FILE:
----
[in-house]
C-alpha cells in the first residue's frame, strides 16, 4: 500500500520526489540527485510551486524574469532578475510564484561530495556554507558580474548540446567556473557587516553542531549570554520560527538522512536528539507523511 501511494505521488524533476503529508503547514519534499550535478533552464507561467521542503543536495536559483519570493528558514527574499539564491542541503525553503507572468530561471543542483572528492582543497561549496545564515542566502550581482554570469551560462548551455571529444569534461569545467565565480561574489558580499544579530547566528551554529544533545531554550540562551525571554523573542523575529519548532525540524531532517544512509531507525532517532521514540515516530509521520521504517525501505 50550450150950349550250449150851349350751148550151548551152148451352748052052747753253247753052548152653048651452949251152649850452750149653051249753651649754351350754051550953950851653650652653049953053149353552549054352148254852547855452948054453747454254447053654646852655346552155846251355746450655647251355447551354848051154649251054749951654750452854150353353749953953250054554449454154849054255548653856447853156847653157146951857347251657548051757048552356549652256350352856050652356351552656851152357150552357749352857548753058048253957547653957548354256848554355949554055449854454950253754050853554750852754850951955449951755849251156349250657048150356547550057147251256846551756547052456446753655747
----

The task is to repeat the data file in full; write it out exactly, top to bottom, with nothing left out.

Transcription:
[in-house]
C-alpha cells in the first residue's frame, strides 16, 4: 500500500520526489540527485510551486524574469532578475510564484561530495556554507558580474548540446567556473557587516553542531549570554520560527538522512536528539507523511 501511494505521488524533476503529508503547514519534499550535478533552464507561467521542503543536495536559483519570493528558514527574499539564491542541503525553503507572468530561471543542483572528492582543497561549496545564515542566502550581482554570469551560462548551455571529444569534461569545467565565480561574489558580499544579530547566528551554529544533545531554550540562551525571554523573542523575529519548532525540524531532517544512509531507525532517532521514540515516530509521520521504517525501505 50550450150950349550250449150851349350751148550151548551152148451352748052052747753253247753052548152653048651452949251152649850452750149653051249753651649754351350754051550953950851653650652653049953053149353552549054352148254852547855452948054453747454254447053654646852655346552155846251355746450655647251355447551354848051154649251054749951654750452854150353353749953953250054554449454154849054255548653856447853156847653157146951857347251657548051757048552356549652256350352856050652356351552656851152357150552357749352857548753058048253957547653957548354256848554355949554055449854454950253754050853554750852754850951955449951755849251156349250657048150356547550057147251256846551756547052456446753655747